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VICE & Snoop Lion’s Rastafari Documentary Feature ‘Reincarnated’ In Theaters March 15th

VICE & Snoop Lion's Rastafari Documentary Feature 'Reincarnated' In Theaters March 15th

Details, including dates, cities, new poster and trailer, via press release from VICE below…

NEW YORK, NY (January 30, 2013) – VICE Films and Snoopadelic Films today announce the March 15th theatrical release of Snoop Lion’s REINCARNATED, the feature film that traces the life and career of hip-hop legend Snoop Dogg, as he embarks on a “journey of reincarnation of self” that is equal parts career reinvention and spiritual reawakening. The close-up documentary, directed by Andy Capper, seamlessly showcases his journey and controversial transformation from hip-hop star to reggae singer while he was recording his forthcoming album REINCARNATED, executive produced by Major Lazer.

An official selection of the critically acclaimed Toronto International Film Festival, the highly anticipated film chronicles Snoop Dogg’s spiritual journey to SNOOP LION that grew from his recent trip to Jamaica – where the Jamaican people and culture positively affected him.

REINCARNATED will premiere in theaters in six cities, beginning on March 15th.

• Sunshine Cinemas – New York City

• Laemmle Monica and City Walk – Los Angeles

• Opera Plaza – San Francisco

• Century – Chicago

• Midtown Art Cinema – Atlanta

• O Cinema – Miami

REINCARNATED Hashtag: #Reincarnated

REINCARNATED, presented by VICE Films and Snoopadelic Films, delves into the legacy of Rastafari music culture as Snoop visits Trench Town, the birthplace of reggae and one-time stomping grounds of luminaries Peter Tosh, Bob Marley and the still living Bunny Wailer. The film gives viewers unprecedented access as Snoop reflects on his turbulent and rapid rise from Long Beach to international icon to his rechristening as “Snoop Lion.” REINCARNATED is produced by Suroosh Alvi of VICE Media and Ted Chung of Stampede Management.

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Comments

Almasi

As a Rasta from the Caribbean, Snoop Dogs' documentary disappointed me. Rastas don't believe in drinking and using words such as the n-word. We believe in taking care of your temple which is your body. We believe in the uplifting yourselves from mental slavery. He simply smoke the herb all day. He didn't even really meet up with the real Rasta elders and learn the Solomonic lineage and history of Rasta. How are you going to claim Rasta, when you don't abide by the tenets. This is a mockery to I n I Jah Rastafari. You wearing the Lion of Judah and still singing gangster rap. Do you even abide by the Kebra Negat? I don't mind him coming and observing, but claiming it and infiltrating it with your Babylonian mentality is disrespectful! Fyah Burn pon Snoop Dogg!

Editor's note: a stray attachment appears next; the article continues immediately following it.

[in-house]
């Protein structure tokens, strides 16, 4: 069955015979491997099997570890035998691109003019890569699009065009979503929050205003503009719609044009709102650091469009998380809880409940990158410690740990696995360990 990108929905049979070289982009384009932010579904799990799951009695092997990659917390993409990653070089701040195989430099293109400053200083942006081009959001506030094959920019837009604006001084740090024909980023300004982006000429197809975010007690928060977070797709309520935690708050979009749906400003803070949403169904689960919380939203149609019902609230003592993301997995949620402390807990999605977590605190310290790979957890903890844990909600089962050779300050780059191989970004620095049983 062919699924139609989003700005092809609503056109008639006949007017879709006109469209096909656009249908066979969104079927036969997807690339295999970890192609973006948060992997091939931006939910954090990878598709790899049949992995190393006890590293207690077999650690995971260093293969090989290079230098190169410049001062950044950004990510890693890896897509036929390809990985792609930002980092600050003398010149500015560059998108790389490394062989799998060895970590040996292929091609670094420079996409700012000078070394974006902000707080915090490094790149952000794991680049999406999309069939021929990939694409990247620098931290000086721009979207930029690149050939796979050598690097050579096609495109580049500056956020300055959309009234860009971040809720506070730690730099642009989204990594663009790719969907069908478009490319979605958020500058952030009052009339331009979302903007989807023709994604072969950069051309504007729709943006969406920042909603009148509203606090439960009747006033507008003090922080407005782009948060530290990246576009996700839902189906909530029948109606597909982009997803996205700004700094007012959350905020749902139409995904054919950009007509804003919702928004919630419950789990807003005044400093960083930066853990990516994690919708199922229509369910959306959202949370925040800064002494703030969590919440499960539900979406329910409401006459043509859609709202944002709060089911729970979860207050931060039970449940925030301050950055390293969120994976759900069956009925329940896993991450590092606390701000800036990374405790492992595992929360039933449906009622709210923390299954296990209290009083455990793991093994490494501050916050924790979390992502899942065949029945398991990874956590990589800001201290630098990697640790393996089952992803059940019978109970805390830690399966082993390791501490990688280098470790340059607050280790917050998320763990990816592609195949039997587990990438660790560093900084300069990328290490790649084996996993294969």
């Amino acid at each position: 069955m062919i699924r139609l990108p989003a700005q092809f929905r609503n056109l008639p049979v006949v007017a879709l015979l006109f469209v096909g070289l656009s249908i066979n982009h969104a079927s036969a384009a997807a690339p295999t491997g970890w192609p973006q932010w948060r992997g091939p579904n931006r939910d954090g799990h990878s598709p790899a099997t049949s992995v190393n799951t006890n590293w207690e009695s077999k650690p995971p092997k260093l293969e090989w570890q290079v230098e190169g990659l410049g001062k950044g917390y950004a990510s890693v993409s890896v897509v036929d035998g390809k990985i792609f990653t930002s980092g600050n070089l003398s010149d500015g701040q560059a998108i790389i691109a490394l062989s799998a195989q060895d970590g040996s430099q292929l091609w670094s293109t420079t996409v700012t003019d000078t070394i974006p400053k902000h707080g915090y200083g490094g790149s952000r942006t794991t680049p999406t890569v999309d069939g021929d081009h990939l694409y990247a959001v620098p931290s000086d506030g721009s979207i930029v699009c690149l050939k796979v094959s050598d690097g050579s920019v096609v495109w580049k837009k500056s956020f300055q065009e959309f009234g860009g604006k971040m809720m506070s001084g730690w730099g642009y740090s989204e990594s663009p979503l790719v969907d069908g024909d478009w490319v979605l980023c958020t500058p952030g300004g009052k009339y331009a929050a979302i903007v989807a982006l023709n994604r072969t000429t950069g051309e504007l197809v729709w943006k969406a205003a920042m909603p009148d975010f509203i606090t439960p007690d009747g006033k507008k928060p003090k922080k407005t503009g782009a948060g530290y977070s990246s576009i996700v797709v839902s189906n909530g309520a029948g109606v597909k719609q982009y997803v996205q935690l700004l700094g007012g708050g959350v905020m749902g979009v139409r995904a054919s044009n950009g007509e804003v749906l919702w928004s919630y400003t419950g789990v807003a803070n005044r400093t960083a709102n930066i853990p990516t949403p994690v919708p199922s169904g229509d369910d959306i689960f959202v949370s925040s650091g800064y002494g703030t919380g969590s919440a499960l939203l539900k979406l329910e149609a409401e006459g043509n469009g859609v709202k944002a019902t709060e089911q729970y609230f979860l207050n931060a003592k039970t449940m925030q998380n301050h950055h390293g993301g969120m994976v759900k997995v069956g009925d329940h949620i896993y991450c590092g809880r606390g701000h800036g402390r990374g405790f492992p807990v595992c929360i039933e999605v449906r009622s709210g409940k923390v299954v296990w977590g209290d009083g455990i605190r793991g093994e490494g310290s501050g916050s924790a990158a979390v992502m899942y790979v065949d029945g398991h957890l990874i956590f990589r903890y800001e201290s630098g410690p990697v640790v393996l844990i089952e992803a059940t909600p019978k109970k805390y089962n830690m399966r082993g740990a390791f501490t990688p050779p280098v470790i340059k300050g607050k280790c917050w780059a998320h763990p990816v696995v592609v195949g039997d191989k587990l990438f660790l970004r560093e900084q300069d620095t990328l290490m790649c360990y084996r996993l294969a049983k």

Lets get Real podcast

When I think of this movie, I mentally lump it with 'I'm Still Here', Joaquin Phoenix' faux journey into being an actor-turned rapper. That said, I think this Snoop transformation comes from an authentic place. Both projects just have that feeling of contrivance because of the press releases and high-def documentation of the journey as its happening.
It's still fascinating as it documents a changing of mentality for an iconic person.

MonicaS

Well documented

Erik W

This doc has the Rastas pissed…

http://redcarpetshelley.com/home/snoop-dogg-rejected-by-the-rastafarian-community-and-bunny-wailer-legal-action-pending/

BobCrane

This whole project is a sham. It might be an entertaining work of fiction, but Snoop isn't a devout Rastafarian, they wouldn't have him, although they might take his money. Just because a Black dude smokes a lot of dope and has a funky hairdo, people assume there's something spiritual. You think every lecherous, balding man who secretly preys on kids is a Catholic Priest?

Ava

It would appear that Snoop Lion has already had a falling out with Rastafari Council, which counts Bunny Wailer as one of its members. Now I admit, I haven't been paying much attention to this conversion and I only listened to half of one of his songs (I simply couldn't get through it– I grew up on reggae and I have extremely high standards and that wasn't making it for me) and I didn't take it very seriously. Apparently the Rastafari council is taking him to task for his alleged fraudulent use of Rastafarian symbols and his lack of moral and financial support (pay your dues, lol) that was pledged.
Nonetheless, if this doc appears on Netflix, I would have a look.

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